Considering just a single layer, there is what I would call the "activation spectrum". (I don't know the correct name for it.) When the layer absorbs photons it activates silver crystals so they can be developed. The efficiency of activation depends on the wavelength, and this wavelength dependence is what I am calling the "activation spectrum". Once the development and dye coupling takes place there is another spectrum to consider, which is the absorption spectrum of the dye in that layer. The whole picture repeats itself in the paper, i.e. an activation spectrum for activating development of a particular color layer, and the absorption spectrum of the dye in the same layer after then end of processing.

    Multiply this by three to account for the three layers and you have twelve different spectra that all have to combine in a way to give accurate color reproduction. (And I am sure that this is only a small part of all of the factors that need to be aligned, such as characteristic curves and such.) Given this, it seems almost a miracle that color films/prints do as well as they do. All of the scientists and engineers who developed these processes deserve high praise indeed!

    The same goes for color transparencies, although there are only six spectra to align, which probably simplifies things a bit and may be a factor in making it easier;, but there is also no chance to adjust color like there is in the color print process, which would tend to make the problem harder, so again the scientists and engineers deserve high praise.
     
    Last edited: Dec 20, 2017
  10. Photo Engineer

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    Alan, I am quite familiar with this aspect. As a team member, my job was the Magenta layer, ie, coupler, colored coupler and DIR coupler and spectral sensitizer. As the person who might change the spectral sensitizer, I was also the leader of the team for overall color reproduction. So, as I fiddled, each of the others fiddled (Cyan and Yellow), and I had to balance all as I contemplated a change from dyes G2 to G84 in our terminology. I oversaw a similar change in color paper about 10 years earlier.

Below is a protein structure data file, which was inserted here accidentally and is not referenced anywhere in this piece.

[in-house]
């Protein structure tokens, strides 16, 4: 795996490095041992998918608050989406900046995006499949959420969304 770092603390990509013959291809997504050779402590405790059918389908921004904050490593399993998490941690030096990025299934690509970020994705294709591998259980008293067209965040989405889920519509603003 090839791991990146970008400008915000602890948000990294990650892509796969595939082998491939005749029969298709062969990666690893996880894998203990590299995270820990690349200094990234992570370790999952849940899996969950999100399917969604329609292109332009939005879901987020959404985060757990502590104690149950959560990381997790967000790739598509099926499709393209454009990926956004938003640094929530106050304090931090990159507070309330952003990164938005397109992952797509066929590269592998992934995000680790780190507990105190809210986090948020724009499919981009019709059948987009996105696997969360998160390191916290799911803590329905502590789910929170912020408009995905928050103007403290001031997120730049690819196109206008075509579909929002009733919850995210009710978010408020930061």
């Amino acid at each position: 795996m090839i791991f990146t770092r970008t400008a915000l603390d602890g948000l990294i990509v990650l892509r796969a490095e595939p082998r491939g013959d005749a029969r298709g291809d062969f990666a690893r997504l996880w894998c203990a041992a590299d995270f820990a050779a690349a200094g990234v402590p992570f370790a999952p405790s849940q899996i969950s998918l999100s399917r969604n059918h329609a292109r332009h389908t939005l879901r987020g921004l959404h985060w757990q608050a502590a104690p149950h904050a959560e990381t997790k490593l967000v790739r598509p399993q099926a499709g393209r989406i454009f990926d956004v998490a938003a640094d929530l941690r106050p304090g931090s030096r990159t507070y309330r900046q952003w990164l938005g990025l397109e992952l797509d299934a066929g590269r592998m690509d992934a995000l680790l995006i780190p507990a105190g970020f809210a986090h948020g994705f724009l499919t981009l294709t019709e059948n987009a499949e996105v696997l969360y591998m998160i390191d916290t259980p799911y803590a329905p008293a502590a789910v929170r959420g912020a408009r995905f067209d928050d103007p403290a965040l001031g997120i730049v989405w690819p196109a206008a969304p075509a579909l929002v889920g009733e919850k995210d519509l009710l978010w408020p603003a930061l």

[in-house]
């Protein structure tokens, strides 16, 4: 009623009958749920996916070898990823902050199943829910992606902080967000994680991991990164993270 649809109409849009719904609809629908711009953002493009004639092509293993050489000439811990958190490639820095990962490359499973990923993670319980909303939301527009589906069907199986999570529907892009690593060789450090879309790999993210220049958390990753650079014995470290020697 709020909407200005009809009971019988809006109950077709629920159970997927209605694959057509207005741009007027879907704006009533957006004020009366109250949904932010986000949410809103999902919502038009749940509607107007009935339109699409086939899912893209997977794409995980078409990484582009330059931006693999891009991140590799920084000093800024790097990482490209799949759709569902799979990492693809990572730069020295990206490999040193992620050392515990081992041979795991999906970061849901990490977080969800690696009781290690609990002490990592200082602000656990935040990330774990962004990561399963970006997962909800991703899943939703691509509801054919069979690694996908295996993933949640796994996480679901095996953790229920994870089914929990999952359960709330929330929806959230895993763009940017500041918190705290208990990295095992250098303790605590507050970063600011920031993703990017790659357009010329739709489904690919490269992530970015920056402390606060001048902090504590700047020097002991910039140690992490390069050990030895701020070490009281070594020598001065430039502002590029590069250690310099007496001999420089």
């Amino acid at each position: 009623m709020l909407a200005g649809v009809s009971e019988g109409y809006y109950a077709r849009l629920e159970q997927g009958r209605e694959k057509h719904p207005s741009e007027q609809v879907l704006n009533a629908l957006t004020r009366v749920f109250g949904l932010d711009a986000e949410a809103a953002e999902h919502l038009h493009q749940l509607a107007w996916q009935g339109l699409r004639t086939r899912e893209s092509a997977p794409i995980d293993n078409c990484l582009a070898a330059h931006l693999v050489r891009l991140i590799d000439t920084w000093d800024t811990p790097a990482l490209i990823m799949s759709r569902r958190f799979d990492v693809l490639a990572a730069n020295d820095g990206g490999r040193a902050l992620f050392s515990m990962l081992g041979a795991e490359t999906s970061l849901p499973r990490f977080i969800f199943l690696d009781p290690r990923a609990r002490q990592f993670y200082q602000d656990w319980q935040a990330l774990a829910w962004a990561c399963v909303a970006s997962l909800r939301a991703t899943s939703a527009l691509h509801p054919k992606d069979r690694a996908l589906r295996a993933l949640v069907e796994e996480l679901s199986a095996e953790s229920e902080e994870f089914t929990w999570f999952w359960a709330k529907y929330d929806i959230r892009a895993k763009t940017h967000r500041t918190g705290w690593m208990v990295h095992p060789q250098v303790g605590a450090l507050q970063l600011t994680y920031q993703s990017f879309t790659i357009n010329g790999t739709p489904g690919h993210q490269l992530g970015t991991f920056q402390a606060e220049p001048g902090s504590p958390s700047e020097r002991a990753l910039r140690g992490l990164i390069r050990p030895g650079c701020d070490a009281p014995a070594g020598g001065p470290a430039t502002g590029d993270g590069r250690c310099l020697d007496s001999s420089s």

This is not an easy task. I made about 10 coatings every other week changing the Magenta while using the latest Yellow and Cyan from my teammates. The intervening weeks, we evaluated and compared data.

    PE
     
  11. MattKing

    MattKing Subscriber

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    Which makes some of your APUG experience kind of ironic, wouldn't you say:whistling:?
     
  12. DREW WILEY

    DREW WILEY Member

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    What's wrong with magenta? Without it, everyone would be Jolly Green Giant!
     
  13. alanrockwood

    alanrockwood Member

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    PE, I thought you might have been involved. It sounds incredibly difficult.
     
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  15. Photo Engineer

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    Yes Matt, very much so. :wink:

    Alan, it was. It was more than a years work by 3 people coating and 3 making and sensitizing the emulsions. That would be 6 people coating every other week amounting to a lot of silver just for tests. Admittedly, about 1/2 of them were what we called single layers or single layer coatouts. The former refers to a true single layer, and the latter to a coating with all components of a layer or typically all 9 emulsions.

    PE